The 1999 Cornwall Centre ACU’s End to End Trial
by Julia Browne
Each year the Cornwall Centre ACU run an End to End Trial for motorcycle and sidecars – that is an end to end of Cornwall, running East to West and touching both North and South coasts. The 1999 event started rather inauspiciously for us. After a week of sunshine we woke up to steady rain, and then our support crew were half an hour late according to our finely tuned schedule. “How fast will the van go?” I asked Mike. “Eighty?” he suggested. “Then it’ll have to,” I said. On arrival at Topsham, where we were picking up Neil and my father, we found we had a puncture In the trailer, and of course we had no spare. The puncture repair kit and tyre levers came out for the first time that day, not a good sign, surely, and it seemed to be raining more heavily. Now running about forty minutes late we loaded my father’s Greeves and Neil’s Triumph onto the trailer, packed Neil, Mike and myself into the back of the Transit alongside the two XL 500s, my father, Lisa, Ben the collie (who thought this was all a marvellous adventure) into the front and Jackson, our support driver, climbed into the pilot’s seat. Neil leaned into the cockpit briefly. “Whatever you do,” he said, “try not to crash. I can’t imagine how I’d ever get out. Jackson agreed, “Be like trying to ball out of a blazing Lancaster”.
We got to the start one hour before our departure time, an amazing recovery of lost minutes, but then It was time for the Greeves to play at not-wanting-to-start. It was eventually persuaded otherwise, but by now I was getting very twitchy that we should be getting scrutineered and signing on. Like now…… The lane into the first section was a long, gradual, stony descent into a narrow stream. The section itself, Treworgie, began on the steep climb away from the stream and immediately plunged us into fairly deep mud through trees. We all footed through. On to Crackington, which Neil and the Triumph roared up in fine aggressive style. The Greeves and my father were less aggressive but went up, Mike was on the back wheel most of the way and I … well, I got up it. As we hit the coast and one of the byways the sun began to glimmer, a better sign. Treworld: the Greeves in front of me took a rather unique line through the ford at the bottom, and nearly got away with it. I cleaned Treworld in spite of having to dodge my father and Neil at the top where they were urging the Greeves over the last few yards.
Hancocks Horror, though short, started with a polished stone step. The Triumph bounded over and away around the corner, Mike’s XL wagged its tall furiously across it, and the Greeves firmly spun around and slid back down. Once we’d got that little lot sorted out and got it upright and back on the road, it was my turn. I got as far the corner, but having footed over the step, turned around at that point. At this point my father decided to take the Greeves on by road and not worry too much about the sections. AIllensford sent us into a muddy field, through a ford and on through the field to where the section zig-zagged up a long, steep bank. I managed to dab on the second zig, but Neil and Mike went up OK. We rode back down to the road, and just as I was thinking that I hadn’t fallen off yet, I got cross-tracked and nearly did. Concentrated the mind wonderfully. So on to Helland Bridge – a nice section, firm under tyre and not too steep.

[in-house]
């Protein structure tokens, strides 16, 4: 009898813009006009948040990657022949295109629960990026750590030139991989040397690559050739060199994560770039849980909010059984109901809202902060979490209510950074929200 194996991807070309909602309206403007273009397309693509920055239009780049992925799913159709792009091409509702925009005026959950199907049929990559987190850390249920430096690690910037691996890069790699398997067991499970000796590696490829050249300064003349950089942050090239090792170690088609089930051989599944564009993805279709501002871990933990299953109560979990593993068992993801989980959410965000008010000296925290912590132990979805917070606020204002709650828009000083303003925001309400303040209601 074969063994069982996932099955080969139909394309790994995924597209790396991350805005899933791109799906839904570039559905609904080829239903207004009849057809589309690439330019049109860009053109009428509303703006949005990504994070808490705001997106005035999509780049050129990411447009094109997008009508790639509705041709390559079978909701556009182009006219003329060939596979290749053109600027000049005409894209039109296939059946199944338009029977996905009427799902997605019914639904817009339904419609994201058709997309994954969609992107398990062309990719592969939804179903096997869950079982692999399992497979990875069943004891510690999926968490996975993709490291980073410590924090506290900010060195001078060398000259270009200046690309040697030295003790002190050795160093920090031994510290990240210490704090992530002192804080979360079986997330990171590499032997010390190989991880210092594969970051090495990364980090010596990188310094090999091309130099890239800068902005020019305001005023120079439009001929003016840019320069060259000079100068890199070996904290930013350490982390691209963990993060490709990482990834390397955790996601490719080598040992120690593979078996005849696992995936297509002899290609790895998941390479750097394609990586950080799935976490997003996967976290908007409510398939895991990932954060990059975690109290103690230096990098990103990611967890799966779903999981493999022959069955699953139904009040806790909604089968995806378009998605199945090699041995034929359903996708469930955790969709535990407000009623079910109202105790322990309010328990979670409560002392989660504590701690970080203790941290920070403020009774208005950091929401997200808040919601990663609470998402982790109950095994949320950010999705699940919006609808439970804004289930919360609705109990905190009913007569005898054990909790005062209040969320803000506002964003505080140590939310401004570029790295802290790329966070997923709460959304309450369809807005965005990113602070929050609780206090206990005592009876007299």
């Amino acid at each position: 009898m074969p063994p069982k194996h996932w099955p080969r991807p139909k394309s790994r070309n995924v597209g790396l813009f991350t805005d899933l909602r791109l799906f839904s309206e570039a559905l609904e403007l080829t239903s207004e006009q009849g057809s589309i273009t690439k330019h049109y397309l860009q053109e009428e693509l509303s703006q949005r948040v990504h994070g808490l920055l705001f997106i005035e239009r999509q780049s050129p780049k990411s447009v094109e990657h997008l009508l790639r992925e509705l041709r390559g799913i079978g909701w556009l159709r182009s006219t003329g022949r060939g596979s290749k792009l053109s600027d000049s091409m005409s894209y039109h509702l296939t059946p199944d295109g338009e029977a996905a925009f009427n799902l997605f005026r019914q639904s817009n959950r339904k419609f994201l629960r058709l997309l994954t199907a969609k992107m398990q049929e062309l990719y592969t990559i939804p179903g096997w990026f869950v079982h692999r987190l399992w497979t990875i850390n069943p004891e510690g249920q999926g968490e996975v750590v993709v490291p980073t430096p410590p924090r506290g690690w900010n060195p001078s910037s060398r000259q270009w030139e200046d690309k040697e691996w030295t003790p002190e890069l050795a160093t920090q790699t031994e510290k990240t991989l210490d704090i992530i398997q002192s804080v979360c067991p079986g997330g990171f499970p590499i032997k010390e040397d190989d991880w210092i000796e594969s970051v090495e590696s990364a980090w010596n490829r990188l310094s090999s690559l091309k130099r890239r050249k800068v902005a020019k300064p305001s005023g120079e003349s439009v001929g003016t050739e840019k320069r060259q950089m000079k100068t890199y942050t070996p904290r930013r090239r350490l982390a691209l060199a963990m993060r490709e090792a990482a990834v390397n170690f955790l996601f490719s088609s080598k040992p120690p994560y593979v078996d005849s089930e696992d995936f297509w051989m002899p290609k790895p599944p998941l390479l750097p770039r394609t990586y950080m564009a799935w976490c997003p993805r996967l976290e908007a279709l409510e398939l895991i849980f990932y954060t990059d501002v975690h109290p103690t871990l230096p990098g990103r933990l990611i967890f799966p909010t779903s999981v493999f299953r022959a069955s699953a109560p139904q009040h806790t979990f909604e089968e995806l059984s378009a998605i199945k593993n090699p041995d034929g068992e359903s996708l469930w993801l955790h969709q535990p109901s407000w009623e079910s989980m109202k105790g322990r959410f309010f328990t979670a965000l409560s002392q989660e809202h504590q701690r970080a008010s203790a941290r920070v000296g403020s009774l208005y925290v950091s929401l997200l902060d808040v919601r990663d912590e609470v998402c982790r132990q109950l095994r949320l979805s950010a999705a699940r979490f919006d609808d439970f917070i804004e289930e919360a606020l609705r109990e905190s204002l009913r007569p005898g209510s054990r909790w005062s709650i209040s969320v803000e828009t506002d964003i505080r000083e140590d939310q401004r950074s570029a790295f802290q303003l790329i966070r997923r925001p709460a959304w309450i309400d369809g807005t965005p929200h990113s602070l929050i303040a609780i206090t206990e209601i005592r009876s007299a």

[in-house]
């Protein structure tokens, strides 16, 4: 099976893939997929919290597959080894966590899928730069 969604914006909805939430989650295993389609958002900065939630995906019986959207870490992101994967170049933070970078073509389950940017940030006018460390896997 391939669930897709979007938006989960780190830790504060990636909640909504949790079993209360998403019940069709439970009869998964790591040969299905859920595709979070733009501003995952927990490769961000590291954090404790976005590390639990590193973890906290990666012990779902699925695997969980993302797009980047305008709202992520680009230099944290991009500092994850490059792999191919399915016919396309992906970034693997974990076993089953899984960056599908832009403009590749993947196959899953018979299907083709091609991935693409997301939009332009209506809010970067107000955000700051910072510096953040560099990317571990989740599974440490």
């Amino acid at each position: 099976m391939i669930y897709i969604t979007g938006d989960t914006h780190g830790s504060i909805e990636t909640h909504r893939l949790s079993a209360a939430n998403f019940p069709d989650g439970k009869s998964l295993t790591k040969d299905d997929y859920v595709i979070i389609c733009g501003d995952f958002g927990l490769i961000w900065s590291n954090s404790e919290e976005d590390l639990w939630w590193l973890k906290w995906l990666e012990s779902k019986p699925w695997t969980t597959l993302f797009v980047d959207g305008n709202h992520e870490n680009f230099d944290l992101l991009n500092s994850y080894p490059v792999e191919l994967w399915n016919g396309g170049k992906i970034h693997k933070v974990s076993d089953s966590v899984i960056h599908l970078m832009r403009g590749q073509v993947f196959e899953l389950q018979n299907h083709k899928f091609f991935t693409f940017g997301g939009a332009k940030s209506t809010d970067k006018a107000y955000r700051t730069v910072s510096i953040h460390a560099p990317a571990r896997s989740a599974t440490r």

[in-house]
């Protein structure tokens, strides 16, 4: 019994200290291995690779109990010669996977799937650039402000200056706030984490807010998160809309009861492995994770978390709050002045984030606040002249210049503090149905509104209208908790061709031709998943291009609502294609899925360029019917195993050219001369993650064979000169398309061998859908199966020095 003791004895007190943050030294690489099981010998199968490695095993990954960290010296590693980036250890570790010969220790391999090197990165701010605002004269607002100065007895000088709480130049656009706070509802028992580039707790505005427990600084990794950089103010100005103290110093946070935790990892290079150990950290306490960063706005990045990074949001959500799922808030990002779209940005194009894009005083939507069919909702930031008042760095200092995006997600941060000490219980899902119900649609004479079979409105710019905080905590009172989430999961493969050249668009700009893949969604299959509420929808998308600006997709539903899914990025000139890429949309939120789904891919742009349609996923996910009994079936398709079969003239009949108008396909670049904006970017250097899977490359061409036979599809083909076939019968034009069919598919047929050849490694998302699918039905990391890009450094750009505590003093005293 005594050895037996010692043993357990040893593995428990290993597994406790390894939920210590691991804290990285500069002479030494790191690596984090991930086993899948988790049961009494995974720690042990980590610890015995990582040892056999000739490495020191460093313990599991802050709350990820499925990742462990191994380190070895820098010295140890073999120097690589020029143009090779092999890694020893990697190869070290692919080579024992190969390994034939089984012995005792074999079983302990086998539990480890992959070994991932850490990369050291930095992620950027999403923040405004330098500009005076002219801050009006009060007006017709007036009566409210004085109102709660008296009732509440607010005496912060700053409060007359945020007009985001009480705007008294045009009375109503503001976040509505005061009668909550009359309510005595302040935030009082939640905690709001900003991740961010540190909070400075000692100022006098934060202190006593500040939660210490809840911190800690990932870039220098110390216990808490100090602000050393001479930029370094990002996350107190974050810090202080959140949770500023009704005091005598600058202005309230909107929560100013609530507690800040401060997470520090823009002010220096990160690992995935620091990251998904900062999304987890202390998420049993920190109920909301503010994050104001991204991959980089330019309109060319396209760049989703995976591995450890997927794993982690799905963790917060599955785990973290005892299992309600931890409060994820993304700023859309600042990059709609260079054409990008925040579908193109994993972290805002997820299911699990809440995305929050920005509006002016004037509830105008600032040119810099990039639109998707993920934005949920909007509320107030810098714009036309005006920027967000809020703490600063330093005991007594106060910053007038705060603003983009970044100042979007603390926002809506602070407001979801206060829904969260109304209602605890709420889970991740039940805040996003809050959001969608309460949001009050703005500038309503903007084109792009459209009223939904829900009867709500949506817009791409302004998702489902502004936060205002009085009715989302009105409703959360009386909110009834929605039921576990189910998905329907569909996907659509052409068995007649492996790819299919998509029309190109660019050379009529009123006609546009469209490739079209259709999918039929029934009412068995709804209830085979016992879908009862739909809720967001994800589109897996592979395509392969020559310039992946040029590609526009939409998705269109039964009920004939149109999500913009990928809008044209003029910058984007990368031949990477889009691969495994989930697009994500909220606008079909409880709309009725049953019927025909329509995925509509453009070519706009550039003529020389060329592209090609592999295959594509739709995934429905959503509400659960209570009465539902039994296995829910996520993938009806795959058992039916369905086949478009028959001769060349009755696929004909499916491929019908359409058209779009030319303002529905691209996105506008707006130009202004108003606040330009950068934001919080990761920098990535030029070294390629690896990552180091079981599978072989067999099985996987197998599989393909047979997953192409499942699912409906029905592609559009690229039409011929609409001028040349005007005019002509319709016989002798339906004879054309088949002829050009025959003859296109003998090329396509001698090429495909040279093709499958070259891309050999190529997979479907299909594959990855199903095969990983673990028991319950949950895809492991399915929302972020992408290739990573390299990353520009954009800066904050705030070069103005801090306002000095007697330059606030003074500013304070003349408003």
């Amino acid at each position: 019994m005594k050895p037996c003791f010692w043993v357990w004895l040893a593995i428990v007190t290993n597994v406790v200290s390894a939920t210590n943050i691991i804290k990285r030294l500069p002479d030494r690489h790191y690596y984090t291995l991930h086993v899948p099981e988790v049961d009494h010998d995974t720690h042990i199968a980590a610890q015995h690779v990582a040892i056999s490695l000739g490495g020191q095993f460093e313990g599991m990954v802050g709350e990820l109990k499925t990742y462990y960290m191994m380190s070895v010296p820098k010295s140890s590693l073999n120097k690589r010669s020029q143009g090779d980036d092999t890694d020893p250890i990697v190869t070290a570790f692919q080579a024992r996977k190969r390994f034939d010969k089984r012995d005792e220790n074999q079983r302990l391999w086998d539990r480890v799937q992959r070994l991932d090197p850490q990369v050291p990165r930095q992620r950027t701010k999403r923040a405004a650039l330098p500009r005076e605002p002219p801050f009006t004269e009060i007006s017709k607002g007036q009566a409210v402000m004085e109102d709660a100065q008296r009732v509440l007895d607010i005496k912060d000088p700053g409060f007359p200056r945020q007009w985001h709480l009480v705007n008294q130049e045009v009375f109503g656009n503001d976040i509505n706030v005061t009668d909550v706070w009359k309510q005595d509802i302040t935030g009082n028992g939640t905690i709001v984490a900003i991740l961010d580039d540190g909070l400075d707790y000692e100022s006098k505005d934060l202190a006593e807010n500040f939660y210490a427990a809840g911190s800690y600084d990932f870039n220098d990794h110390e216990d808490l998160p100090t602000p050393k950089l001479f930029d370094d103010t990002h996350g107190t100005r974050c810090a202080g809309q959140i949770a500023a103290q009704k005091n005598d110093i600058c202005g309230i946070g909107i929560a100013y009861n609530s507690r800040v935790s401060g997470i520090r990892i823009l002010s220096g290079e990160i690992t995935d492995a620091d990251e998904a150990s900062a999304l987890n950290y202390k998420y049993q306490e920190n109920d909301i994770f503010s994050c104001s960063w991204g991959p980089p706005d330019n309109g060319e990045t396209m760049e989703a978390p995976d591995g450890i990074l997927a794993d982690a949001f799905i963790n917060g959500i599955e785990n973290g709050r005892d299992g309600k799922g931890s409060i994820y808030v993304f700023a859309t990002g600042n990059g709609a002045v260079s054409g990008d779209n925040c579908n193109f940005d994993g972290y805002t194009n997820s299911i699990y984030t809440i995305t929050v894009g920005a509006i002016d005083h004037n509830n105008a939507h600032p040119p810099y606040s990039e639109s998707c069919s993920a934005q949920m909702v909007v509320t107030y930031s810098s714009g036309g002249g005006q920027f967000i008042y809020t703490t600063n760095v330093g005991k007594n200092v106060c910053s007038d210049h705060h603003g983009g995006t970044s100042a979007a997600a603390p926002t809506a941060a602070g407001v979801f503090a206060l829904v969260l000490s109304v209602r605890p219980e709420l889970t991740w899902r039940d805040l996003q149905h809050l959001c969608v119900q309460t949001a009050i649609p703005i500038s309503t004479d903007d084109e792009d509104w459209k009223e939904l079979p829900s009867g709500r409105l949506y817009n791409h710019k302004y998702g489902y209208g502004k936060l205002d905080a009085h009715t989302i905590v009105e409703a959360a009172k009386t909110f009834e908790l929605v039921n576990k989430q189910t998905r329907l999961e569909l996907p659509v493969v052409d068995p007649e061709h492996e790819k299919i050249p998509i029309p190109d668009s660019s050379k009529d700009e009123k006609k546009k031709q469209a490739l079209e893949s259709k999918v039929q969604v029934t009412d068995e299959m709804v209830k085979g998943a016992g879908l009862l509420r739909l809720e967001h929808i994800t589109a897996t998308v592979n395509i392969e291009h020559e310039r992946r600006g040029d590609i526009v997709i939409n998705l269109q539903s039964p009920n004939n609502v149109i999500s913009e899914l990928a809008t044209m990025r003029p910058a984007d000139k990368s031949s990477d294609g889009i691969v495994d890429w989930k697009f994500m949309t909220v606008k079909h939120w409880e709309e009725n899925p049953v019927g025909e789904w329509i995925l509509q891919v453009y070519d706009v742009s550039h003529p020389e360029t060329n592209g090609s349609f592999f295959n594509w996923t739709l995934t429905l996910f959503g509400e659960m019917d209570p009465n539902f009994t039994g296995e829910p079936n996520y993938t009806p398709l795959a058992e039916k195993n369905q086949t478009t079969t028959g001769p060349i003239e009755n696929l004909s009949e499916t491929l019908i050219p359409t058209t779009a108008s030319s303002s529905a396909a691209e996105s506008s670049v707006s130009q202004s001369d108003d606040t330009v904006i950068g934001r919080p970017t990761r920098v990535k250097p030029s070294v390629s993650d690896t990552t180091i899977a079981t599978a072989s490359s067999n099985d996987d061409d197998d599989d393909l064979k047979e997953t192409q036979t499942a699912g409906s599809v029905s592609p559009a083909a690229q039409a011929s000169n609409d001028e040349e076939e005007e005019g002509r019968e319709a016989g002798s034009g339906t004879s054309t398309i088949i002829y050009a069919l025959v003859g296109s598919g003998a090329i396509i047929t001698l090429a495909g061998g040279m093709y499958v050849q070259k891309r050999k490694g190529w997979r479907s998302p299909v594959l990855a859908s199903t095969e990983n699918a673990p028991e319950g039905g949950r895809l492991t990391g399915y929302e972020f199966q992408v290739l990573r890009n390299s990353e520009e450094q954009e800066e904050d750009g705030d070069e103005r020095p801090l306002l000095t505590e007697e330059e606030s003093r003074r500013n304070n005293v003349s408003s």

We navigated our way to the special test at Keats Field, a loop with two river crossings. Mike took the post from line B with him as he left the river, and I stuffed the bike into the river bank and fell off. The Triumph, though still running when it left the water, wasn’t especially interested in starting again. It took about ten minutes of running up and down beside it, alternately pleading and threatening, before it would fire up again. We managed to miss the turning to Bullock Lane, but luckily, as we stopped to repair some of the damage done to my bike, the Clerk of the Course drove past and advised us that we were lost. With mine bent back into shape and cable-tied together, we retraced our steps one hundred yards or so to Bullock Lane. This was a progressive climb, starting through deep mud, and Neil and I both got to the corner before spinning out of grip, but Mike claims to have crabbed all the way to the top, feet up!
Phills Find was interesting. It was a little bit of weaving through trees with a 90 degree turn into a sharp, steep bank about twentv feet high. I saw one of the Cornish wildboys on a modern fourstroke enduro bike get about ten feet of air at the top, and even Mike’s XL launched itself enthusiastically into the field at the top. Thus, I was far too cautious in my approach, and by the time I’d decided to attack, even my XL500 power wasn’t going to get me up there. I fell off. Phil Williams picked me up. “Okay?’ he asked. “Yes”, I said and fell over again. In the space of thirty seconds or so, I’d gone from being a little bit tired to being too exhausted to start the bike again. Amazing, that.
The route rejoined the A30 for a while, in a persistent crosswind, and this was the last time we saw my father all day. He said he’d meet us at Carland Cross. the lunch halt. More later. Homers Lane was lovely, and much needed by me, still smarting from XL’s victory over me on the previous section. Trendeal 1 was a bit different: the XL and I failed to communicate and I stuffed it into a small tree. I think the marshal found it funny, at any rate, he took pity on me and pulled me up the bank. Trendeal 2 was nothing terribly challenging but I still managed to foot on it. Carland Cross, the chance to discard extra clothing and eat a quick banana sandwich, and to wonder where my father was. Jackson and Lisa were there with the van, so we asked them to retrace the route as far back as where he’d last been seen, and as we were half an hour behind time now, we really had to push on. Well, the Jacksons found him, only lost, not broken down and pointed him towards Land’s End again. Of course, we didn’t know anything about this, and wondered periodically throughout the afternoon.